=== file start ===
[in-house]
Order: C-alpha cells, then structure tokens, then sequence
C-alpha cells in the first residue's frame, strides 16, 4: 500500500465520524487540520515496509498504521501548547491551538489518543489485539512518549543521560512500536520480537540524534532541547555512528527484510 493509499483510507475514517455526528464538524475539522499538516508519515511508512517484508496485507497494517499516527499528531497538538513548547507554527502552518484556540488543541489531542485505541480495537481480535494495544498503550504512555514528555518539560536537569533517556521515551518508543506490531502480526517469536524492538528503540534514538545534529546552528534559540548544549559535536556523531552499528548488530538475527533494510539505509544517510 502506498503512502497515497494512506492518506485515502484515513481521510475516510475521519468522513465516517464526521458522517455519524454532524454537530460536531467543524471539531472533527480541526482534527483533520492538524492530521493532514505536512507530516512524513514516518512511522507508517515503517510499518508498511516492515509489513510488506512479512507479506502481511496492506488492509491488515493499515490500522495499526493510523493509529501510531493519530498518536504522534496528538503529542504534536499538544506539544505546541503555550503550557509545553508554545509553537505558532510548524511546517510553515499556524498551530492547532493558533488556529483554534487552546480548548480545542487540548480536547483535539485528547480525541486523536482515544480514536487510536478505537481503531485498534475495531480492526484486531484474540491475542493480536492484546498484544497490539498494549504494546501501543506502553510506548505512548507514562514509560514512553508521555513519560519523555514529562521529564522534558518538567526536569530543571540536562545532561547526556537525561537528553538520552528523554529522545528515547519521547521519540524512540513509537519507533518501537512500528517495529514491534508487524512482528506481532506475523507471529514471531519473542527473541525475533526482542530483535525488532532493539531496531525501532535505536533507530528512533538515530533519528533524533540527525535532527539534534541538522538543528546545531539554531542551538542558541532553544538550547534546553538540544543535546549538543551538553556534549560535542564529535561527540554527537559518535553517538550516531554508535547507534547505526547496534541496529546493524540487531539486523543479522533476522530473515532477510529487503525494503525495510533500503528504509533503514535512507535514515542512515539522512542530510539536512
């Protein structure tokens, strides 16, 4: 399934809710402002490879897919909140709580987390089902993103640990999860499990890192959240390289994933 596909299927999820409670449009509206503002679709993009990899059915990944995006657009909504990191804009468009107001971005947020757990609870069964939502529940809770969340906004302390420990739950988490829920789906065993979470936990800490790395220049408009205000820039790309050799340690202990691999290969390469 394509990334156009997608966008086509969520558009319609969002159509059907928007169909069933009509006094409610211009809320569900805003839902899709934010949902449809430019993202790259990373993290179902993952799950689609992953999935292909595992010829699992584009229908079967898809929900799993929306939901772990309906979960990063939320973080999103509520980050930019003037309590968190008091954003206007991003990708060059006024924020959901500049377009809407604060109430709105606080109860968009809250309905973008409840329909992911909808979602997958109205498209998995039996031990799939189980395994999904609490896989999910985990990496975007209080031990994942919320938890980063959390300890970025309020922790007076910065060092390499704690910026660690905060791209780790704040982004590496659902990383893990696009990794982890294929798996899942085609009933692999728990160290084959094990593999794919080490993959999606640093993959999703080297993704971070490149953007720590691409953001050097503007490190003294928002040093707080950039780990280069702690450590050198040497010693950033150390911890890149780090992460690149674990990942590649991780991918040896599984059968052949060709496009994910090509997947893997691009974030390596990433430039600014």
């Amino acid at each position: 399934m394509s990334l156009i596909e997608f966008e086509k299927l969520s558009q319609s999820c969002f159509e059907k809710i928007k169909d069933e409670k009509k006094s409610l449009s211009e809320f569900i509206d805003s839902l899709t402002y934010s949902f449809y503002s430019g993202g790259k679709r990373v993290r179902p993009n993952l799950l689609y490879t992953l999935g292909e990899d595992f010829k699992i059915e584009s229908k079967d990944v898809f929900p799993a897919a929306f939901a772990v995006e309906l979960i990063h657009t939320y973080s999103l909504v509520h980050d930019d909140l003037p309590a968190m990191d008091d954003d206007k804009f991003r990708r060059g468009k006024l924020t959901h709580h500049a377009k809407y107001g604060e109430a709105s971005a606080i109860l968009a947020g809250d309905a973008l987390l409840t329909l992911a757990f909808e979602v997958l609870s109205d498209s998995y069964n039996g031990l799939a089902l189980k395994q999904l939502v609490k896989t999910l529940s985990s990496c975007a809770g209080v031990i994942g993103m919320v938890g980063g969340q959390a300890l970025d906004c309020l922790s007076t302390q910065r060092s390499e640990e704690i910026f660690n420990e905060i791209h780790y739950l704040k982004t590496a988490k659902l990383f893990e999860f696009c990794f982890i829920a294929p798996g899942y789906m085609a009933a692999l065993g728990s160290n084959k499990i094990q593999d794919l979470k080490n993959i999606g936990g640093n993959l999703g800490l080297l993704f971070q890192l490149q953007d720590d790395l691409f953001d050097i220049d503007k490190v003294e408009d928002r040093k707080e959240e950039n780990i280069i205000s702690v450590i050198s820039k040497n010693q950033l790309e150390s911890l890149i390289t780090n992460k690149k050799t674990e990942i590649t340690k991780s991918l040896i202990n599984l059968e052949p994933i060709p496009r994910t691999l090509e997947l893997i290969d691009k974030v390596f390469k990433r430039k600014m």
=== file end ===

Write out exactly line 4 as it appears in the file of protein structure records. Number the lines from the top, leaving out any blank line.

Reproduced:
């Protein structure tokens, strides 16, 4: 399934809710402002490879897919909140709580987390089902993103640990999860499990890192959240390289994933 596909299927999820409670449009509206503002679709993009990899059915990944995006657009909504990191804009468009107001971005947020757990609870069964939502529940809770969340906004302390420990739950988490829920789906065993979470936990800490790395220049408009205000820039790309050799340690202990691999290969390469 394509990334156009997608966008086509969520558009319609969002159509059907928007169909069933009509006094409610211009809320569900805003839902899709934010949902449809430019993202790259990373993290179902993952799950689609992953999935292909595992010829699992584009229908079967898809929900799993929306939901772990309906979960990063939320973080999103509520980050930019003037309590968190008091954003206007991003990708060059006024924020959901500049377009809407604060109430709105606080109860968009809250309905973008409840329909992911909808979602997958109205498209998995039996031990799939189980395994999904609490896989999910985990990496975007209080031990994942919320938890980063959390300890970025309020922790007076910065060092390499704690910026660690905060791209780790704040982004590496659902990383893990696009990794982890294929798996899942085609009933692999728990160290084959094990593999794919080490993959999606640093993959999703080297993704971070490149953007720590691409953001050097503007490190003294928002040093707080950039780990280069702690450590050198040497010693950033150390911890890149780090992460690149674990990942590649991780991918040896599984059968052949060709496009994910090509997947893997691009974030390596990433430039600014």